Experts at Kingston University are set to explore how 5G technology could provide farmers with a view of their fields from above as part of a £2.1m Government funded project.
Kingston University’s Robot Vision team will be exploring how drones could harness 5G technology to carry out real time video monitoring and surveillance on farms as part of the 5GRIT research project.
The new research into 5G tech could pave the way for a new era of ‘smart’ farming that would allow intelligent drones to monitor crops and livestock.
The work, which involves several other organisations, is part of a £2.1m government-funded project called the 5G Rural Integrated Testbed (5GRIT).
The nine-partner initiative is trialling innovative uses of 5G across a range of rural applications, from agriculture to tourism as well as connecting poorly-served communities.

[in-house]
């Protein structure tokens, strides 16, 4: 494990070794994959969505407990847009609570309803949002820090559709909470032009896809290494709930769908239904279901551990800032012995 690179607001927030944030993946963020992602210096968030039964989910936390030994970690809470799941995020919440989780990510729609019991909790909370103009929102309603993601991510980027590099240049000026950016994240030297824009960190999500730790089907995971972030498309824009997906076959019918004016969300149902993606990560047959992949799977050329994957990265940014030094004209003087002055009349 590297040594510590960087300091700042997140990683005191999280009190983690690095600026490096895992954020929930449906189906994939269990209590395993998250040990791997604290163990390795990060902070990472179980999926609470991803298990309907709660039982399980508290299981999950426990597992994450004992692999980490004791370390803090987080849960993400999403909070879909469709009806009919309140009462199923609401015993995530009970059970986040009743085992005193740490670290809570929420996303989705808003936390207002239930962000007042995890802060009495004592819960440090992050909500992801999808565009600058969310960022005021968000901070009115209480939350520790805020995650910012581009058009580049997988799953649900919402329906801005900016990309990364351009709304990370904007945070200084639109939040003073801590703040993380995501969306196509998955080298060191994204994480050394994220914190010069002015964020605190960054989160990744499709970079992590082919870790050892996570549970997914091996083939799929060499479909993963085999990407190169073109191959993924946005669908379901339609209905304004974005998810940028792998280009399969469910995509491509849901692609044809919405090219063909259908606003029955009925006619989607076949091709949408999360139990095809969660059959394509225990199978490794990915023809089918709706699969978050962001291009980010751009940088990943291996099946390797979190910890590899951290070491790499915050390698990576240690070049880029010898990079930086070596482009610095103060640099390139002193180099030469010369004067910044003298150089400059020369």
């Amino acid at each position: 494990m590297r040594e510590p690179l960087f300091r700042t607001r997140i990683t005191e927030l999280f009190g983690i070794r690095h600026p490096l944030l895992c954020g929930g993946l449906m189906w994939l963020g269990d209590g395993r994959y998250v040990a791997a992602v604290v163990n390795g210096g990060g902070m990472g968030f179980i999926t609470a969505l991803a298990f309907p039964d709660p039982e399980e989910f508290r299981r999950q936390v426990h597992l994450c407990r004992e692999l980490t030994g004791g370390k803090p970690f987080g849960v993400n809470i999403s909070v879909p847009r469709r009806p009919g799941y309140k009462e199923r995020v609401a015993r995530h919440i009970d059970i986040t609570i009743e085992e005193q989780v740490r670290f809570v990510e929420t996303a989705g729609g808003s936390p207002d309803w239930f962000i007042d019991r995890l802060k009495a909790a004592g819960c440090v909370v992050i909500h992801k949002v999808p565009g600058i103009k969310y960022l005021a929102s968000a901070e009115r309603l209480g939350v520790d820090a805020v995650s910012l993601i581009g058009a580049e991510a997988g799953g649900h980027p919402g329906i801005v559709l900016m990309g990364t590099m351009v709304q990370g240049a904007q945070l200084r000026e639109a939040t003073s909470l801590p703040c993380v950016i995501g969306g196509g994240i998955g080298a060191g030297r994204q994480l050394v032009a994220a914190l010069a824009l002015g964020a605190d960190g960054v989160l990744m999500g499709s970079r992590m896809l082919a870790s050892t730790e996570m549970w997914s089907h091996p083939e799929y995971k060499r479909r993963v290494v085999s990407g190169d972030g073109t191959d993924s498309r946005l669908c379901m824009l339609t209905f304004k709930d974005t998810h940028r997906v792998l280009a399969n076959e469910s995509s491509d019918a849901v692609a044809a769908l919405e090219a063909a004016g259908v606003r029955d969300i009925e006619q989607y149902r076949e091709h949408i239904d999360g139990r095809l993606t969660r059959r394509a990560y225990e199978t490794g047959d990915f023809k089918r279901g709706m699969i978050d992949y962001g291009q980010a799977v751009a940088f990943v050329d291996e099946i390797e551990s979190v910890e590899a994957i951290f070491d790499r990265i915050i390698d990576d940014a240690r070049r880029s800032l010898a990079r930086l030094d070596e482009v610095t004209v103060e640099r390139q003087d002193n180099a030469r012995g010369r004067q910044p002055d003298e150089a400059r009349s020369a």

A total of £25m has been awarded to six 5G projects across the UK as part of the government’s digital strategy, which aims to keep Britain at the forefront of connectivity through driving forward innovations and opportunities over the coming years with 5G.
Professor Remagnino, working on the project at Kingston University, said: “There would be a number of benefits to employing intelligent drones for this work, particularly on large-scale farms. Normally when you’re talking about 5G you think about its use in video streaming to portable devices such as phones and tablets, but there are so many other possible applications.”
Currently, flying a drone over farmland for several hours at a time would require huge amounts of processing power to be on board.
However, as a way to find a solution to that, the Kingston University team will be looking at how 5G could be used to provide consistent, high-speed connectivity, allowing drones to carry out monitoring for prolonged periods.